Amazing! Great idea and thanks for sharing!
Ha! With a little engraving you’ve got one of those rolling pins that makes cool shapes! Very nice.
Brainstorming here - once we figure out how to reliably spin the objects, one could wire up an arduino with a light sensor/photogate and have the GF self-index by passing over a certain part of the bed, and use the software to get it there, either by having a “dummy” point or some feature in the “cut order” menu.
System is completely separate from GF, no fiddling with Y-axis, etc.
I also thought along the Arduino lines but… then we hit “non-open sourcery” alerts… The GF laser path sequence is based on some efficiency algorithm. This means (apparently somewhat ironically) that the laser jumps from one part of the cut / engrave pattern to another. If it were all ‘sequential’ and determinable, we could simply adopt the rotary pattern like you suggest for a given design. But since this is not the case, while it’s not impossible I am sure, it would be a lot harder.
A lot would be possible with the GF if users could get access to the source code or even just the G code of a certain design. But then we’d also need to be able to feed whatever mods back into the machine somehow so we’re now moving more towards a dev kit… Will they do it? Time will tell.
My thinking on this months ago was to use Arduino, but manually advance remotely using my phone or add a pushbutton that will advance the rotation by 1 increment.
I haven’t been keeping up with the GFUI all that much, but I’m fairly certain we can set/re-order the operations. This feels ‘hacky’, but if I have a drawing layer with a separate color, it is it’s own operation. If that layer contains a single short line/point, say, in the top right corner, and place my sensor there, I can create a series of features that always returns the cutter head to approximately the same place. (and not laser my sensor haha) So regardless of what the efficiency algorithm is doing with the rest of the job, those drawing interrupts would bring the head back to the index position.
[index punch 1] // photo sensor LOW, rotates n seconds
[index punch 2]
Maybe it could be a combination. Once we understand a pattern we could automate within a given ‘sequence range’, using the benefit of the GF’s autofocus - i.e. allowing for some curvature - and just automate the incremental index rotations just like @karaelena has done manually.
It would be very cool if the GF software allows us to create ‘sequence block overrides’ (man, I should work in Hollywood). This could solve the whole thing for some projects. It might look something like this:
- Simply draw boxes over the design in increments that equate to the diameter of the object we’re engraving.
- Place and align the object on the rotary indexer.
- GF completes the first sequence, parks the head in the corner and give a little beep sound.
- The rotary indexer knew how long each ‘block’ would have taken and then rotates one set increment.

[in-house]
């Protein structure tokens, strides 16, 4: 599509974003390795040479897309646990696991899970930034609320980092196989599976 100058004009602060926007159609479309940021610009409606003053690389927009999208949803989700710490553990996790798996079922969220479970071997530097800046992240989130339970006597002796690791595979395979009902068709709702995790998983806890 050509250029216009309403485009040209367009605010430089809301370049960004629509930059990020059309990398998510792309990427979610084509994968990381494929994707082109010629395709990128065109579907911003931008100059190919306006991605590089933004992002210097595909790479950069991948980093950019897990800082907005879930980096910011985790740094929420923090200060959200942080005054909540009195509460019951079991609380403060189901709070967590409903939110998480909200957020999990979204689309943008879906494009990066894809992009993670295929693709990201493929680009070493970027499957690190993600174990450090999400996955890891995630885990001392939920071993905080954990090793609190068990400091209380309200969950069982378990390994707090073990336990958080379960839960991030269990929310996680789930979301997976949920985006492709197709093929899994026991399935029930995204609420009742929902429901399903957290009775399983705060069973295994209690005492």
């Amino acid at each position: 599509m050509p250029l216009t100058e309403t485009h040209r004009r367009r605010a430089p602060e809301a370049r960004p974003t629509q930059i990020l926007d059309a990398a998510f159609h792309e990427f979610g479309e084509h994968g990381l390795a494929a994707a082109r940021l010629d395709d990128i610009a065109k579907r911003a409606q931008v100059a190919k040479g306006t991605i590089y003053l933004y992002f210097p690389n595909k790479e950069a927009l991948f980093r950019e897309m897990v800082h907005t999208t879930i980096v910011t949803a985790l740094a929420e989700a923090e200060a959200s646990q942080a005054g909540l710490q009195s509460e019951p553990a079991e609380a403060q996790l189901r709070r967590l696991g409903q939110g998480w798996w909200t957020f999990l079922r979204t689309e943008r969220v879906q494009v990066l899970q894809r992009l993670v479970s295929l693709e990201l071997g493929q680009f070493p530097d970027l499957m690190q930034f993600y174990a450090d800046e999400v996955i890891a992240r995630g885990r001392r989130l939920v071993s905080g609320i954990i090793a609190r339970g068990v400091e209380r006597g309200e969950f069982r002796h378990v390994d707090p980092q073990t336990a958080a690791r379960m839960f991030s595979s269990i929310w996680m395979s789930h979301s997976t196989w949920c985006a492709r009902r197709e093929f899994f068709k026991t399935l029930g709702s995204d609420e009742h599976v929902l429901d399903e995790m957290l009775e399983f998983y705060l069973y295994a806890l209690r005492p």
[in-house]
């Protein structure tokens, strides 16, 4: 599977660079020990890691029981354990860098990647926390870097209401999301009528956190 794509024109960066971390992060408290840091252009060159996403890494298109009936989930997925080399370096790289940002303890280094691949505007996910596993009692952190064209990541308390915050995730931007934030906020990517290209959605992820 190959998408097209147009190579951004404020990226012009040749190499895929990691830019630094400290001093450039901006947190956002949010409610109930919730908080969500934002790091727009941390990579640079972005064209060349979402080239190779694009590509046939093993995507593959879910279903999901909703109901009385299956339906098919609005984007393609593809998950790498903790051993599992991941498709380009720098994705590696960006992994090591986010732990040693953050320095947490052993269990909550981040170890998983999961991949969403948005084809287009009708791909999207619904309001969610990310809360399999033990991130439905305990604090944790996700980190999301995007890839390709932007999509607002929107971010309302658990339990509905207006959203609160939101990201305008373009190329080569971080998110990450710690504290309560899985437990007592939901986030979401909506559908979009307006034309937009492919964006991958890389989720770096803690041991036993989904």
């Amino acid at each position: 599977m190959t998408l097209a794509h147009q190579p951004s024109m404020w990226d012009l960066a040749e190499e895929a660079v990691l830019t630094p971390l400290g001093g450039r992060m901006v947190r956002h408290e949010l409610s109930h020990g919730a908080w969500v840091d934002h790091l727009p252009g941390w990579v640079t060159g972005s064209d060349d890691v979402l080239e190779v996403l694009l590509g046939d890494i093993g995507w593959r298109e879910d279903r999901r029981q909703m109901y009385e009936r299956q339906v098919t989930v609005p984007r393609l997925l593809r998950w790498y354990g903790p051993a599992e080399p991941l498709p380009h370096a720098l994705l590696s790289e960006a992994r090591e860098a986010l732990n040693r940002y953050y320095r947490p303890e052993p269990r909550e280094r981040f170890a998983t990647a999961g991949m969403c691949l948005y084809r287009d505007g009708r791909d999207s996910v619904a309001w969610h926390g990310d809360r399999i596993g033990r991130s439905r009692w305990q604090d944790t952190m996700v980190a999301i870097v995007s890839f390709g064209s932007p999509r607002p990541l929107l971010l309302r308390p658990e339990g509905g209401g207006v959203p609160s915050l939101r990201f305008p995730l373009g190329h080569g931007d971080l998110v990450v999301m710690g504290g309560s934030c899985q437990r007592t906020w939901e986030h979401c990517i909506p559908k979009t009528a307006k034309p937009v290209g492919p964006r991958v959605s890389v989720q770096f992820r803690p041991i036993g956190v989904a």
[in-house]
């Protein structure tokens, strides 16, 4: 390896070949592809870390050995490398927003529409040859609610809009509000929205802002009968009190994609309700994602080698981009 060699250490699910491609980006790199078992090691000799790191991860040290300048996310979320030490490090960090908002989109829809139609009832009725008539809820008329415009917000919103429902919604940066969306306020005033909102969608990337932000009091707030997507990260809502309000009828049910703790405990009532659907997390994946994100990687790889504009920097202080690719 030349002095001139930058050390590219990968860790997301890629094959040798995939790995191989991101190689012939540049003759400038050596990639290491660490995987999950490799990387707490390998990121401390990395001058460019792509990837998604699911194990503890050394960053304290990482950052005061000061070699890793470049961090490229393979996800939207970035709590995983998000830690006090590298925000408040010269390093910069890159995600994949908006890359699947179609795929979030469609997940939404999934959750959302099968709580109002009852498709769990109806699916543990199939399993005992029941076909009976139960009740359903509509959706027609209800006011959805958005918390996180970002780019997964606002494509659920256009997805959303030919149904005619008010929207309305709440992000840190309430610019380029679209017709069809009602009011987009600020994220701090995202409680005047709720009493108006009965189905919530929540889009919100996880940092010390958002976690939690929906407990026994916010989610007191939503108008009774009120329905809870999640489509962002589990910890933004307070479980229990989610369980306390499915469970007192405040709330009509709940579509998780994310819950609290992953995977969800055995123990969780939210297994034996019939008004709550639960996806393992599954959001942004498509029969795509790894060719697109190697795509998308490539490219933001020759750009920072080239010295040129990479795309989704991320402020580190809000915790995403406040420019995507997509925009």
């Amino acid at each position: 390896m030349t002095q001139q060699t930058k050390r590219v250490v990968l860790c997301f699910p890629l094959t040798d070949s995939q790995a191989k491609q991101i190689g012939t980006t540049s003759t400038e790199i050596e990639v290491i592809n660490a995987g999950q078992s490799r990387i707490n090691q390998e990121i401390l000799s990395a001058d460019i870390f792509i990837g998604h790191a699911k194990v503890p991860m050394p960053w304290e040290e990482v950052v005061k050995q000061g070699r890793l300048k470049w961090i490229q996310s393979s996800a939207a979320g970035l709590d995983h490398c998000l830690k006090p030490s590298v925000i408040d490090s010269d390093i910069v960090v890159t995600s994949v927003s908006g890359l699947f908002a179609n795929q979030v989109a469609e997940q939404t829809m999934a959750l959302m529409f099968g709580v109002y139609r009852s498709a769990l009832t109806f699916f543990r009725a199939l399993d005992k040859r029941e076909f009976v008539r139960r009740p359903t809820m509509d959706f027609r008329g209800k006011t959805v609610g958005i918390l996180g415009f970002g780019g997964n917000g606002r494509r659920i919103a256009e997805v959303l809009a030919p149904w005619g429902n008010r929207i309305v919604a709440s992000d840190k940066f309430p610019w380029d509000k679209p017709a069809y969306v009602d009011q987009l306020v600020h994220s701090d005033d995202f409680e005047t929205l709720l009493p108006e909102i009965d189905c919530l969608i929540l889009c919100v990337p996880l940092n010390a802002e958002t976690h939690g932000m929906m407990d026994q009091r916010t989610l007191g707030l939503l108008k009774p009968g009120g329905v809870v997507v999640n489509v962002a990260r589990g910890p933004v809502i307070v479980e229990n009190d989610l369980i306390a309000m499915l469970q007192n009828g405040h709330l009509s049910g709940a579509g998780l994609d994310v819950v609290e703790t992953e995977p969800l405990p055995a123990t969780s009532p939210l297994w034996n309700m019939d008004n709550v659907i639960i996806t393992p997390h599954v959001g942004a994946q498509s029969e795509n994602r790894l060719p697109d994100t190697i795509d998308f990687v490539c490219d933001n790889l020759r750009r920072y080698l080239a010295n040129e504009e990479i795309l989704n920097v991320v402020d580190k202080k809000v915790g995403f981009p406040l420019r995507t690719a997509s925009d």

- After a per-determined pause the GF resumes, doing the second block.
- Engrave, Rotate, Repeat
@cbarker, I think we just said a lot of the same things at the same time…
The only thing is that ‘re-ordering’ of the operations. My understanding is that we’re pretty closed source at this point.
I wouldn’t be surprised if GF have something cooking on the rotary front already. I think it was one of the early ‘hopper’ items.
I’m disappointed I didn’t get to use ‘Sequence block override’ though.
Here’s a quote from Dan
But it’s what you were thinking, right?
Ok, awesome. Thanks, I missed that! That might be enough to give us what we need here!
Yeah… but the best I could do was drawing interrupts. I need to go back to technobabble school.
It would be nice if we could have a generic sequence block override that allows positioning the cutter head without having to use a drawing feature, but as it stands I think this would work!
Thinking about this more, would need to have a little ablative “tower” that is adjustable to the height of the work piece in the index-zone to give the camera something to focus on.
I’d say you’re awesome, but some things are too obvious to be repeated Very cool!
As long as you can specify the order of operations in the UI, you could just do: main score/engrave, trigger engrave to set off the mechanism, negligible-power engrave off to one side to delay the head while the indexer is moving. Rinse, repeat in order as many times as you need.
Or, if you’re willing to risk fire and explosion, you could have a wireless thingy running the indexer (particle, onion, pi etc) that would wait until the engrave was done and then tell the GF interface “repeat last job” and trigger a robotic button-pusher outside the case…
So cool! This is something I’d buy from the design catalog!
and voila! Another functionality that not even GF could foresee (or maybe it was in the hopper )
That is super clever!
WOW! Amazing work, and I can’t wait to buy this off you from the catalog! I"m so thrilled it works!